Women, War, and Winning Elections: Gender Stereotyping in the Post-September 11th Era


Lawless, Jennifer L. 2004. “Women, War, and Winning Elections: Gender Stereotyping in the Post-September 11th Era.” Political Research Quarterly 57 (3): 479–90.

Author: Jennifer Lawless


Scores of political science studies reveal that female candidates fare as well as their male counterparts. But the percentage of citizens willing to support a woman presidential party nominee has significantly decreased over the last two years. Based on the results of a Knowledge Networks national random sample survey, this article offers the first empirical examination of the manner in which the atmosphere of war might affect women candidates’ electoral prospects. I find that citizens prefer men’s leadership traits and characteristics, deem men more competent at legislating around issues of national security and military crises, and contend that men are superior to women at addressing the new obstacles generated by the events of September 11, 2001. As a result of this gender stereotyping, levels of willingness to support a qualified woman presidential candidate are lower than they have been for decades. These findings carry broad implications for the study of women and politics. If women fare as well as men when the political climate is dominated by issues that play to women’s stereotypical strengths, but are disadvantaged when “men’s issues” dominate the political agenda, then we must reconsider the conclusion that winning elections has nothing to do with the sex of the candidate.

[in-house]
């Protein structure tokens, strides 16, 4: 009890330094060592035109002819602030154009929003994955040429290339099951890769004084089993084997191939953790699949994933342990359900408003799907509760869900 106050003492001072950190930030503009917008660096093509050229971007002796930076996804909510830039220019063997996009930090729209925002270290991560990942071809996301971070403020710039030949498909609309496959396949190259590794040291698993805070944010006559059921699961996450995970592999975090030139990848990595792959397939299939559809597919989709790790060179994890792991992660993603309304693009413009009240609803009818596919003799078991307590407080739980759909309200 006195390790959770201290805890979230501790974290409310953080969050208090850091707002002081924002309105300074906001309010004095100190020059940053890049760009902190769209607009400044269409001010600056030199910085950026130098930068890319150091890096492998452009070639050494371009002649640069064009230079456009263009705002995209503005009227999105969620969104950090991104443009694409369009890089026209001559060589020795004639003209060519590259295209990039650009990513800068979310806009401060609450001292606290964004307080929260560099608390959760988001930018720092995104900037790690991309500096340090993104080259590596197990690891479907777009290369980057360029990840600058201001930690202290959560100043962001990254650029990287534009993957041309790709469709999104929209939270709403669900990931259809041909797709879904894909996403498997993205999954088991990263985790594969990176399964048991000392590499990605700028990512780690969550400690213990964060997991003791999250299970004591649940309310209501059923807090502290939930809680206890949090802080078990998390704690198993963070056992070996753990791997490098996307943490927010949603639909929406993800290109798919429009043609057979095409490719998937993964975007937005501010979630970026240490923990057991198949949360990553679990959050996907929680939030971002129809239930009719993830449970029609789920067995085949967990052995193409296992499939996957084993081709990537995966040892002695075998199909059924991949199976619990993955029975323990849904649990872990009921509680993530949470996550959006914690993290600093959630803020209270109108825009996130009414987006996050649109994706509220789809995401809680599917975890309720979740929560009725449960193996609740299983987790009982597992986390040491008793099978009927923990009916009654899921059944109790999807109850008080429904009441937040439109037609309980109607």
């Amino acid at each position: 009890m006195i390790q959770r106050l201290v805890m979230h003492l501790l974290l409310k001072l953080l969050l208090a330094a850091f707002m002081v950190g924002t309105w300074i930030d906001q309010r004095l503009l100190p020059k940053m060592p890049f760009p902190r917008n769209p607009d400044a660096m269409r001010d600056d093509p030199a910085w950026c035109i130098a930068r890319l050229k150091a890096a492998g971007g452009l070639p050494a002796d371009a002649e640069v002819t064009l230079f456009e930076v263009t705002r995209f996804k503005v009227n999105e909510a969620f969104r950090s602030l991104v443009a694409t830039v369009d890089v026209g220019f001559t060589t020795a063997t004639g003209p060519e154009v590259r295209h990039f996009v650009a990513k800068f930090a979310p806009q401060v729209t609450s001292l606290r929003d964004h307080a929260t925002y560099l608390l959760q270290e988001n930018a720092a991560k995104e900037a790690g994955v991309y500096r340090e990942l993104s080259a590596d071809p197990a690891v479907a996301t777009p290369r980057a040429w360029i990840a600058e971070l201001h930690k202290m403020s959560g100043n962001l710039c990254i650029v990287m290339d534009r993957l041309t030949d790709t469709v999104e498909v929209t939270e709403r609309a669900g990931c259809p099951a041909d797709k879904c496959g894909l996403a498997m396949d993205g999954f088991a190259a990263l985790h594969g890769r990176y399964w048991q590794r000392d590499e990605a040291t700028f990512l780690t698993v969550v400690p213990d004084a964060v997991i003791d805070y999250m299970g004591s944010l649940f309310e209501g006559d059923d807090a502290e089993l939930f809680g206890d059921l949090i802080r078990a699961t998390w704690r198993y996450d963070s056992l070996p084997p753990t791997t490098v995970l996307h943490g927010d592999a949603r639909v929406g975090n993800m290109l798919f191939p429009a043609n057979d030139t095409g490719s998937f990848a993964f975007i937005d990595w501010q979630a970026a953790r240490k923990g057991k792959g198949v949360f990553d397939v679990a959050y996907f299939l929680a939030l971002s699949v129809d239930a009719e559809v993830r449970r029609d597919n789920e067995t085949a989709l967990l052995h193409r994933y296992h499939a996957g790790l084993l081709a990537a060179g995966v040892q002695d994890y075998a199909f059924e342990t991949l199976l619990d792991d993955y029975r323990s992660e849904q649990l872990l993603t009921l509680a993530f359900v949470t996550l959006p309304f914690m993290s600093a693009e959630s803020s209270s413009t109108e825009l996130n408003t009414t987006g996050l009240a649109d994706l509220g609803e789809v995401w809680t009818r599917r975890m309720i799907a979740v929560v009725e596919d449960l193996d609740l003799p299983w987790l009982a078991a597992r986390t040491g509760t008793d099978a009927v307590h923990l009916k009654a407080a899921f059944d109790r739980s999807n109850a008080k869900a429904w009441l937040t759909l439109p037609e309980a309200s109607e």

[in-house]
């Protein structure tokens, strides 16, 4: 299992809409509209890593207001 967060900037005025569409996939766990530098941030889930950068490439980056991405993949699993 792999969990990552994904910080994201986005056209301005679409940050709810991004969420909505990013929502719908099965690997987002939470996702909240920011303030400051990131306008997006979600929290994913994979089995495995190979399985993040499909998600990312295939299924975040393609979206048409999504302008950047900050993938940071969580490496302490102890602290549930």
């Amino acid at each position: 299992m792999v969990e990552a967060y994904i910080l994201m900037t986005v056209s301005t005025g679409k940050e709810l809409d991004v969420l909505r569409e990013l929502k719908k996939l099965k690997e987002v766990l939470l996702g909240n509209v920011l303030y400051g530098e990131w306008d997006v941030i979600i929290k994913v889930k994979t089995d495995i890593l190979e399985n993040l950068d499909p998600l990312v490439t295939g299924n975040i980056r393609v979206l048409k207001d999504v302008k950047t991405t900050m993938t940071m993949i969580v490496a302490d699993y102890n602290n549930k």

Topics: Armed Conflict, Gender, Women, Gender Roles, Gendered Power Relations, Governance, Political Participation

Year: 2004

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